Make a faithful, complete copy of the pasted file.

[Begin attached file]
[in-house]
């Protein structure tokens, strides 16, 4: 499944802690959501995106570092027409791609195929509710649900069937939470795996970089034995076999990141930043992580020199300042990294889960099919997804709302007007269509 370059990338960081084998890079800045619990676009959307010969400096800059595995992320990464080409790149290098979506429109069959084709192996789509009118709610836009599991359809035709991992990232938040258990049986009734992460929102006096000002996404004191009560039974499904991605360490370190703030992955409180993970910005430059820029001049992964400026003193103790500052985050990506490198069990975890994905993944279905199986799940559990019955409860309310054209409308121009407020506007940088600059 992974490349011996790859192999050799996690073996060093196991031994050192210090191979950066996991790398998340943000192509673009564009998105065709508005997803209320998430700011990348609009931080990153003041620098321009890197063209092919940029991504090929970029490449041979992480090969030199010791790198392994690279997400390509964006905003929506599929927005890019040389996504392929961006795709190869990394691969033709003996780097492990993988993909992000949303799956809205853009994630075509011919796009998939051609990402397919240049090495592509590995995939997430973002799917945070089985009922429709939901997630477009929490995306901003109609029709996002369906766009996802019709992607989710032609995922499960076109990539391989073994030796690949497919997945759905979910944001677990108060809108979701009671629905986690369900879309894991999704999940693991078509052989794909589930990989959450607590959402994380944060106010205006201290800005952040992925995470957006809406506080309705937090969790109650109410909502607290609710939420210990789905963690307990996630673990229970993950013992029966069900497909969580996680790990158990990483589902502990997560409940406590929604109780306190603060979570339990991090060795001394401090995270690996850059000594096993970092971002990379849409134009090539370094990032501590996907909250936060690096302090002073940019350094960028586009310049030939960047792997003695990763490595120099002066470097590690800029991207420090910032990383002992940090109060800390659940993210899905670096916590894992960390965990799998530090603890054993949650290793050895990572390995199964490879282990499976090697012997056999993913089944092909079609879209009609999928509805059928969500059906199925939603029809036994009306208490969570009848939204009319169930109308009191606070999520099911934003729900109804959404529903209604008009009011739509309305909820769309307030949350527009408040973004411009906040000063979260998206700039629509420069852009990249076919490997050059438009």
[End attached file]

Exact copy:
[in-house]
């Protein structure tokens, strides 16, 4: 499944802690959501995106570092027409791609195929509710649900069937939470795996970089034995076999990141930043992580020199300042990294889960099919997804709302007007269509 370059990338960081084998890079800045619990676009959307010969400096800059595995992320990464080409790149290098979506429109069959084709192996789509009118709610836009599991359809035709991992990232938040258990049986009734992460929102006096000002996404004191009560039974499904991605360490370190703030992955409180993970910005430059820029001049992964400026003193103790500052985050990506490198069990975890994905993944279905199986799940559990019955409860309310054209409308121009407020506007940088600059 992974490349011996790859192999050799996690073996060093196991031994050192210090191979950066996991790398998340943000192509673009564009998105065709508005997803209320998430700011990348609009931080990153003041620098321009890197063209092919940029991504090929970029490449041979992480090969030199010791790198392994690279997400390509964006905003929506599929927005890019040389996504392929961006795709190869990394691969033709003996780097492990993988993909992000949303799956809205853009994630075509011919796009998939051609990402397919240049090495592509590995995939997430973002799917945070089985009922429709939901997630477009929490995306901003109609029709996002369906766009996802019709992607989710032609995922499960076109990539391989073994030796690949497919997945759905979910944001677990108060809108979701009671629905986690369900879309894991999704999940693991078509052989794909589930990989959450607590959402994380944060106010205006201290800005952040992925995470957006809406506080309705937090969790109650109410909502607290609710939420210990789905963690307990996630673990229970993950013992029966069900497909969580996680790990158990990483589902502990997560409940406590929604109780306190603060979570339990991090060795001394401090995270690996850059000594096993970092971002990379849409134009090539370094990032501590996907909250936060690096302090002073940019350094960028586009310049030939960047792997003695990763490595120099002066470097590690800029991207420090910032990383002992940090109060800390659940993210899905670096916590894992960390965990799998530090603890054993949650290793050895990572390995199964490879282990499976090697012997056999993913089944092909079609879209009609999928509805059928969500059906199925939603029809036994009306208490969570009848939204009319169930109308009191606070999520099911934003729900109804959404529903209604008009009011739509309305909820769309307030949350527009408040973004411009906040000063979260998206700039629509420069852009990249076919490997050059438009």